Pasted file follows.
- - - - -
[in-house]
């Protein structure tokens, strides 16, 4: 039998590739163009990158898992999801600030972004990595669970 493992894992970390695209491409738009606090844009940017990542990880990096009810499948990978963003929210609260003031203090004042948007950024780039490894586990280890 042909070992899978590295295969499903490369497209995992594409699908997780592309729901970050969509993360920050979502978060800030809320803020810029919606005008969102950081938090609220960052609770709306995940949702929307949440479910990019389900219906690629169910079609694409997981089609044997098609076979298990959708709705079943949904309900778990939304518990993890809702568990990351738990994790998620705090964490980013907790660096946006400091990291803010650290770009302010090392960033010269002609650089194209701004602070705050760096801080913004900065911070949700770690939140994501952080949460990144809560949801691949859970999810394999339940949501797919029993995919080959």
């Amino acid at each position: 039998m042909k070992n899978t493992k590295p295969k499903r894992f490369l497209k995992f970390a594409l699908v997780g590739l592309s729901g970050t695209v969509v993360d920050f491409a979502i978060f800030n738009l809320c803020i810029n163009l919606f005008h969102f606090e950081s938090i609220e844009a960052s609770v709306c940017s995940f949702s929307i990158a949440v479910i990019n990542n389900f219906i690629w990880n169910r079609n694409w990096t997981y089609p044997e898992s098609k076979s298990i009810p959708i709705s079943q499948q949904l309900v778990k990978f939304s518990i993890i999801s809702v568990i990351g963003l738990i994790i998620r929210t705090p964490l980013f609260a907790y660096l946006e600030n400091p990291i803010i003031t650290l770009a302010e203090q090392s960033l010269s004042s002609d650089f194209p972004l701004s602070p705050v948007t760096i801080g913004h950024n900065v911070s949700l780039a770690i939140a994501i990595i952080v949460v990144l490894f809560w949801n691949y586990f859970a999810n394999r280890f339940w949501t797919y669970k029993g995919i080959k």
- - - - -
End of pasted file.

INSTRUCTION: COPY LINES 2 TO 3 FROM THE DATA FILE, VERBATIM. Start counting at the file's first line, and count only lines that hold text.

């Protein structure tokens, strides 16, 4: 039998590739163009990158898992999801600030972004990595669970 493992894992970390695209491409738009606090844009940017990542990880990096009810499948990978963003929210609260003031203090004042948007950024780039490894586990280890 042909070992899978590295295969499903490369497209995992594409699908997780592309729901970050969509993360920050979502978060800030809320803020810029919606005008969102950081938090609220960052609770709306995940949702929307949440479910990019389900219906690629169910079609694409997981089609044997098609076979298990959708709705079943949904309900778990939304518990993890809702568990990351738990994790998620705090964490980013907790660096946006400091990291803010650290770009302010090392960033010269002609650089194209701004602070705050760096801080913004900065911070949700770690939140994501952080949460990144809560949801691949859970999810394999339940949501797919029993995919080959």
């Amino acid at each position: 039998m042909k070992n899978t493992k590295p295969k499903r894992f490369l497209k995992f970390a594409l699908v997780g590739l592309s729901g970050t695209v969509v993360d920050f491409a979502i978060f800030n738009l809320c803020i810029n163009l919606f005008h969102f606090e950081s938090i609220e844009a960052s609770v709306c940017s995940f949702s929307i990158a949440v479910i990019n990542n389900f219906i690629w990880n169910r079609n694409w990096t997981y089609p044997e898992s098609k076979s298990i009810p959708i709705s079943q499948q949904l309900v778990k990978f939304s518990i993890i999801s809702v568990i990351g963003l738990i994790i998620r929210t705090p964490l980013f609260a907790y660096l946006e600030n400091p990291i803010i003031t650290l770009a302010e203090q090392s960033l010269s004042s002609d650089f194209p972004l701004s602070p705050v948007t760096i801080g913004h950024n900065v911070s949700l780039a770690i939140a994501i990595i952080v949460v990144l490894f809560w949801n691949y586990f859970a999810n394999r280890f339940w949501t797919y669970k029993g995919i080959k």